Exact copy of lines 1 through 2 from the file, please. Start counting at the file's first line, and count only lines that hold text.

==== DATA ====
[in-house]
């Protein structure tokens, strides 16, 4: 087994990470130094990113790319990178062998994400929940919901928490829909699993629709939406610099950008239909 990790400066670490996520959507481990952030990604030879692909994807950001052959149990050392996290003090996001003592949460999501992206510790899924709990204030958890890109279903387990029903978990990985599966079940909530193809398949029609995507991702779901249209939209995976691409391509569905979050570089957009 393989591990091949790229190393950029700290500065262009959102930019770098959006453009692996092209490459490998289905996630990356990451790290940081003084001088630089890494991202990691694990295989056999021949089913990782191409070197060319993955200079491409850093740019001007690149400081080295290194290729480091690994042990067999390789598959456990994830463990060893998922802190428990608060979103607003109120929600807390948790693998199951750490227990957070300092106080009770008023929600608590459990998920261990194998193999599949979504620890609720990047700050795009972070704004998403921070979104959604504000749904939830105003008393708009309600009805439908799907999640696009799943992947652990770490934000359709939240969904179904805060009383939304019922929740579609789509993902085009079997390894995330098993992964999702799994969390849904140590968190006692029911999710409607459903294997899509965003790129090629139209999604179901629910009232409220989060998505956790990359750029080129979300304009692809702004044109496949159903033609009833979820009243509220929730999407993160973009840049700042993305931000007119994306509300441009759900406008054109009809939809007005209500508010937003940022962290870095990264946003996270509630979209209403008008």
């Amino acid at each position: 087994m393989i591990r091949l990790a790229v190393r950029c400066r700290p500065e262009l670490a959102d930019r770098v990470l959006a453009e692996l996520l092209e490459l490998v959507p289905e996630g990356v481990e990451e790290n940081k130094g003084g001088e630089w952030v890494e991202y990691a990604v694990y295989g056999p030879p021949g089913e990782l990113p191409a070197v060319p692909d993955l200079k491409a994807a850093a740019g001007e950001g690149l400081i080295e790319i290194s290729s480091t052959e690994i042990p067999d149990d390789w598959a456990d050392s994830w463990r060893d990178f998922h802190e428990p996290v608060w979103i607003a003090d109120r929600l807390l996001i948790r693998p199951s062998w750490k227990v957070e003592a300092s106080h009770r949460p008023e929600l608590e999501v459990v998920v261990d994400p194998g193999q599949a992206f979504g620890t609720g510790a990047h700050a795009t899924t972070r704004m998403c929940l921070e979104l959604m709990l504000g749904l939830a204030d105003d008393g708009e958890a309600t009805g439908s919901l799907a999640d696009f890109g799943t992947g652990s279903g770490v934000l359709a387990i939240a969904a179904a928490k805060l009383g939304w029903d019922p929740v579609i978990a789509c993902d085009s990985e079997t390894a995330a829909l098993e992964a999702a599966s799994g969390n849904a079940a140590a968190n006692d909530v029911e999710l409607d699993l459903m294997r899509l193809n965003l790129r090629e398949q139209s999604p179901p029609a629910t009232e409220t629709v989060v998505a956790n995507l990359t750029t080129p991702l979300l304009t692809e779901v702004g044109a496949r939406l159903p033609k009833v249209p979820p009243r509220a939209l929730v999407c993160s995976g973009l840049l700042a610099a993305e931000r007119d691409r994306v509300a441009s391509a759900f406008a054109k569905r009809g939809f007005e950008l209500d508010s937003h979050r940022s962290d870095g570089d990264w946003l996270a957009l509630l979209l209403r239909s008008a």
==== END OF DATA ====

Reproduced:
[in-house]
């Protein structure tokens, strides 16, 4: 087994990470130094990113790319990178062998994400929940919901928490829909699993629709939406610099950008239909 990790400066670490996520959507481990952030990604030879692909994807950001052959149990050392996290003090996001003592949460999501992206510790899924709990204030958890890109279903387990029903978990990985599966079940909530193809398949029609995507991702779901249209939209995976691409391509569905979050570089957009 393989591990091949790229190393950029700290500065262009959102930019770098959006453009692996092209490459490998289905996630990356990451790290940081003084001088630089890494991202990691694990295989056999021949089913990782191409070197060319993955200079491409850093740019001007690149400081080295290194290729480091690994042990067999390789598959456990994830463990060893998922802190428990608060979103607003109120929600807390948790693998199951750490227990957070300092106080009770008023929600608590459990998920261990194998193999599949979504620890609720990047700050795009972070704004998403921070979104959604504000749904939830105003008393708009309600009805439908799907999640696009799943992947652990770490934000359709939240969904179904805060009383939304019922929740579609789509993902085009079997390894995330098993992964999702799994969390849904140590968190006692029911999710409607459903294997899509965003790129090629139209999604179901629910009232409220989060998505956790990359750029080129979300304009692809702004044109496949159903033609009833979820009243509220929730999407993160973009840049700042993305931000007119994306509300441009759900406008054109009809939809007005209500508010937003940022962290870095990264946003996270509630979209209403008008």